Just when I thought we might get underway, the missing ticket holders of our seat showed up and another shouting match ensued. The squatters were shooed away again as a bustling young family hauled aboard two enormous grain sacks filled with green mangoes, which they clearly intended to park in the space that was barely accommodating our legs. My Chinese seatmate tapped my knees impatiently with her fan, signaling me to move. Envisioning how I would feel after a whole day spent in a yoga position, knees over ears, I decided to hold my ground. What little space remained would have to be shared fairly, if not comfortably.
Taking a cue from Theresa, I negotiated in pantomime: I would make room for the mangoes, but only if the Chinese lady repositioned her five-gallon basket of limes–currently wedged against my shins–so I could extend my legs occasionally. When she began to object, I merely twitched an eyebrow toward the rear of the coach where my adoptive “mother” was holding court. Magically, my opponent subsided. Perhaps the most useful thing to take on a long Burmese train journey is an irascible Indian mother. As the shuffling of bodies and baggage continued, the train lurched forward.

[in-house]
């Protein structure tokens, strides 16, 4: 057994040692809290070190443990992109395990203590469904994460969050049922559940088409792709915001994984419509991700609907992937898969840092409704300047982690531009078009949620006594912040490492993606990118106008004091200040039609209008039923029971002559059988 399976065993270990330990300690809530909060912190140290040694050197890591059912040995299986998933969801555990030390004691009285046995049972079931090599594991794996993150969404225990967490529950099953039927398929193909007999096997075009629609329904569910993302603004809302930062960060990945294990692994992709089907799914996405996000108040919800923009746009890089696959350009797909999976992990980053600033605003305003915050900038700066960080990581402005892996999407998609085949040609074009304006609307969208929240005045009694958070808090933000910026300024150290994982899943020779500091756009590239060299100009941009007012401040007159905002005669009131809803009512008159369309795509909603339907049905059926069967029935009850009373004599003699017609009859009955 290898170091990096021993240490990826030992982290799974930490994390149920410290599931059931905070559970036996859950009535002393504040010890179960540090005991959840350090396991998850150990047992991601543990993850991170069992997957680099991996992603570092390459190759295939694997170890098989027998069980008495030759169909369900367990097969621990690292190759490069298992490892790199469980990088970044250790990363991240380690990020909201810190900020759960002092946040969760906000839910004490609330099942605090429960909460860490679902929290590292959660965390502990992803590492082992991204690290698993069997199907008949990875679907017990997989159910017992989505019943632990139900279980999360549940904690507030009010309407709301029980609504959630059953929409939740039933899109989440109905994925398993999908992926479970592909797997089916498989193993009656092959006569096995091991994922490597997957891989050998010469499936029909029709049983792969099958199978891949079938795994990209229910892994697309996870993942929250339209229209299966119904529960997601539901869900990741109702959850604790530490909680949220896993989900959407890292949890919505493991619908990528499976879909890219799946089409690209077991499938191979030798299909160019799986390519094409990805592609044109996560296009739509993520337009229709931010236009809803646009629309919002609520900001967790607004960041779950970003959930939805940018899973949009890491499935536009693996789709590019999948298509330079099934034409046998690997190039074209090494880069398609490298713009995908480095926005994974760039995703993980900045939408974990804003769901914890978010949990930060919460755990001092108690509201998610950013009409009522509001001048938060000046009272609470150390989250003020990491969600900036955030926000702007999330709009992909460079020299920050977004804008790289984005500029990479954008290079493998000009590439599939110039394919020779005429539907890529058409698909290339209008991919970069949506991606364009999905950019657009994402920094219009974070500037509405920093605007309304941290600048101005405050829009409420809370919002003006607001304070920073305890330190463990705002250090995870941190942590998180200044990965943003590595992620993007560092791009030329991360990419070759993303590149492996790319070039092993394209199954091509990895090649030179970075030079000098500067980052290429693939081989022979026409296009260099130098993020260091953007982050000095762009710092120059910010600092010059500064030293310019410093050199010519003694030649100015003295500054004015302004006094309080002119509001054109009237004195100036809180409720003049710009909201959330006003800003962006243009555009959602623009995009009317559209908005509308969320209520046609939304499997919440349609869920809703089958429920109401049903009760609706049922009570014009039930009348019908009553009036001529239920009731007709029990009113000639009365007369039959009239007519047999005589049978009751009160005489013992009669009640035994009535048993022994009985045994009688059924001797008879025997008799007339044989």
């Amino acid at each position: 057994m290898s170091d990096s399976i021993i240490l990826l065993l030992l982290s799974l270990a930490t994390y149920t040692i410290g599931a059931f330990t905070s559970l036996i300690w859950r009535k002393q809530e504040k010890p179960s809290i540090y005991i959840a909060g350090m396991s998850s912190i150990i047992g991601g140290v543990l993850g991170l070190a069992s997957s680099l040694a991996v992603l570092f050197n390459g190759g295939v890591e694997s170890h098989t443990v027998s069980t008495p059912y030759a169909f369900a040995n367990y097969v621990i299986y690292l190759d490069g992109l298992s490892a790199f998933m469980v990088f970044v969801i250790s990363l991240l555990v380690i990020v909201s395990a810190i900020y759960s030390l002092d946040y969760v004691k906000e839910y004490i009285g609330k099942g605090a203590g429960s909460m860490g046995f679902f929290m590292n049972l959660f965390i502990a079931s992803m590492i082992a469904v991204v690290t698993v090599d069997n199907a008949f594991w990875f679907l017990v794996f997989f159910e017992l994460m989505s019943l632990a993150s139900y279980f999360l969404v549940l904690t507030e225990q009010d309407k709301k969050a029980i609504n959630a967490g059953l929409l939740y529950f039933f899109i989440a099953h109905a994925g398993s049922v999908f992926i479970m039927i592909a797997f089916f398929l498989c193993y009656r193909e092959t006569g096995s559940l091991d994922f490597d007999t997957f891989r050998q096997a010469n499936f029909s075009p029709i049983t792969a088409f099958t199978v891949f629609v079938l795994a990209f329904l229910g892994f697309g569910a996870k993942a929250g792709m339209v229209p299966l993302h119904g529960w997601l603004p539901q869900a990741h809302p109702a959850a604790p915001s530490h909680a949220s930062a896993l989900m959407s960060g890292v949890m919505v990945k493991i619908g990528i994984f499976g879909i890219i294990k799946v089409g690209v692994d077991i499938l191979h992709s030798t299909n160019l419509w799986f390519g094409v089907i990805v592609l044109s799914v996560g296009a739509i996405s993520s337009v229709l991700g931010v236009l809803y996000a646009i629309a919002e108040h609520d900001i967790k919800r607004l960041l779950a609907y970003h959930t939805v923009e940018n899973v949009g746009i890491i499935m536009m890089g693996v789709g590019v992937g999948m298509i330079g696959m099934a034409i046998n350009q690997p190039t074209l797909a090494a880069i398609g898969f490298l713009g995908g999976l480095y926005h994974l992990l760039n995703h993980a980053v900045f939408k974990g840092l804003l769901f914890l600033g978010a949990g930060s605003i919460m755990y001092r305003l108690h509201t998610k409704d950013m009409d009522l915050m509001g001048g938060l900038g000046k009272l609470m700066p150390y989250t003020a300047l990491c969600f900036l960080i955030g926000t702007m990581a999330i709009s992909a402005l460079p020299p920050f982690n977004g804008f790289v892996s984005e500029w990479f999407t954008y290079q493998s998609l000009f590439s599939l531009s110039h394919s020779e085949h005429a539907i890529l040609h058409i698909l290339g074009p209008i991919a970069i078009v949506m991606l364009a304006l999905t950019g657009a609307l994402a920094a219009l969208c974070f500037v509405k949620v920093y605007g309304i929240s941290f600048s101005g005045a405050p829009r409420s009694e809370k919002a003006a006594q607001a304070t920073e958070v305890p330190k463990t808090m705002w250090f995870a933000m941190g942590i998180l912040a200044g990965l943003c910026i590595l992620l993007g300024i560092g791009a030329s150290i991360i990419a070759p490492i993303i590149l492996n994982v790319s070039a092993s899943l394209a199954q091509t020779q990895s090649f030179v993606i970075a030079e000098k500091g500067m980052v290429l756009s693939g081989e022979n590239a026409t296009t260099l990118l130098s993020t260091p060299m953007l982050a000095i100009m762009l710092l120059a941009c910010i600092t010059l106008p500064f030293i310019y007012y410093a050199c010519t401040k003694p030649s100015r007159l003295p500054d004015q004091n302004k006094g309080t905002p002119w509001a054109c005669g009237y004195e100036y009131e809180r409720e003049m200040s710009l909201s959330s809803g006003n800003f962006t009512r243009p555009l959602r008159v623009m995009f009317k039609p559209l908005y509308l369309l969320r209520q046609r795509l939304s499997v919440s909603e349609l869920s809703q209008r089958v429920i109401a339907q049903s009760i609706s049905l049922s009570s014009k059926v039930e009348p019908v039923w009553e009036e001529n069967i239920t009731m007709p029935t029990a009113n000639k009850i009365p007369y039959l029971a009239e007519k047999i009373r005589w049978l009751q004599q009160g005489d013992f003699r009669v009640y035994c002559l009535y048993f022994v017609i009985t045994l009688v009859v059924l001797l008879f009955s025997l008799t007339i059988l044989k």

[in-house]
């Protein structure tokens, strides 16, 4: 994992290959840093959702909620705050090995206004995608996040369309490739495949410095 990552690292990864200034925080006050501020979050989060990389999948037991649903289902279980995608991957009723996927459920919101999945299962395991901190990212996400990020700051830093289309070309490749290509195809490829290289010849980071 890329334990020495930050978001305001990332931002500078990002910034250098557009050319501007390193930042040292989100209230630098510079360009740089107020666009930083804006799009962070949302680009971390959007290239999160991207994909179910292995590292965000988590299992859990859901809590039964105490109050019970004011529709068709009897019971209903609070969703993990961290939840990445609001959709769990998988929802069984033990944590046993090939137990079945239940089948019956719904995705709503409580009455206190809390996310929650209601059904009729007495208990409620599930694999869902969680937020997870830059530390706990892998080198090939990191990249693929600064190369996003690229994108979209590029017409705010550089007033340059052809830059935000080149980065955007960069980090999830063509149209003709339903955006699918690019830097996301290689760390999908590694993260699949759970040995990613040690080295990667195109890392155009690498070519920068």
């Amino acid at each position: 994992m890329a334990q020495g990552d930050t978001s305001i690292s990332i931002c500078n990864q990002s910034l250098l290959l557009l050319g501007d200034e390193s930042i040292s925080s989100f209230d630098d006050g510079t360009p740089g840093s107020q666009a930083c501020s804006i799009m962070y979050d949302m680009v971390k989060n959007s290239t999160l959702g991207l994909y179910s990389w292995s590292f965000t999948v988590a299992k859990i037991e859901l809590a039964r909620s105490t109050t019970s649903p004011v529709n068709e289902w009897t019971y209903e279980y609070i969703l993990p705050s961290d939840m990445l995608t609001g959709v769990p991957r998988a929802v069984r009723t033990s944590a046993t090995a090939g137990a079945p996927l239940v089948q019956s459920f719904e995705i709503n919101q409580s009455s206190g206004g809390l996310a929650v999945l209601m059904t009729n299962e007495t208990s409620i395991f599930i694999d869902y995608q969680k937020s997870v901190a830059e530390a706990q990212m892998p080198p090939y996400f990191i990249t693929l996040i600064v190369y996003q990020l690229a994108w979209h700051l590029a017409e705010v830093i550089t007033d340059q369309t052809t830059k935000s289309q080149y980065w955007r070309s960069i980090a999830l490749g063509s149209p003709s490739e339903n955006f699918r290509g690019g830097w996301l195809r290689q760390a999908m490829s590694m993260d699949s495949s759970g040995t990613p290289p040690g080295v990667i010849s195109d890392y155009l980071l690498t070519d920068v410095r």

With my feet propped on the mangoes and my knees tucked below my chin, I could extend my legs gently, one at a time, whenever they began to fall asleep. A sticky toddler camped beneath the awning of my legs, snacking nonstop throughout the journey and happily making use of my pants as a hand towel. Her older brother, a whining, fractious child, shrieked whenever his mouth was empty and threw garbage at people for amusement. Everyone else just grimaced and ignored him, but on the heels of Hurricane Theresa and the Great Mango Standoff, I felt obliged to show some goodwill. Rummaging through my bag, I found some paper and a few colored pencils to distract him.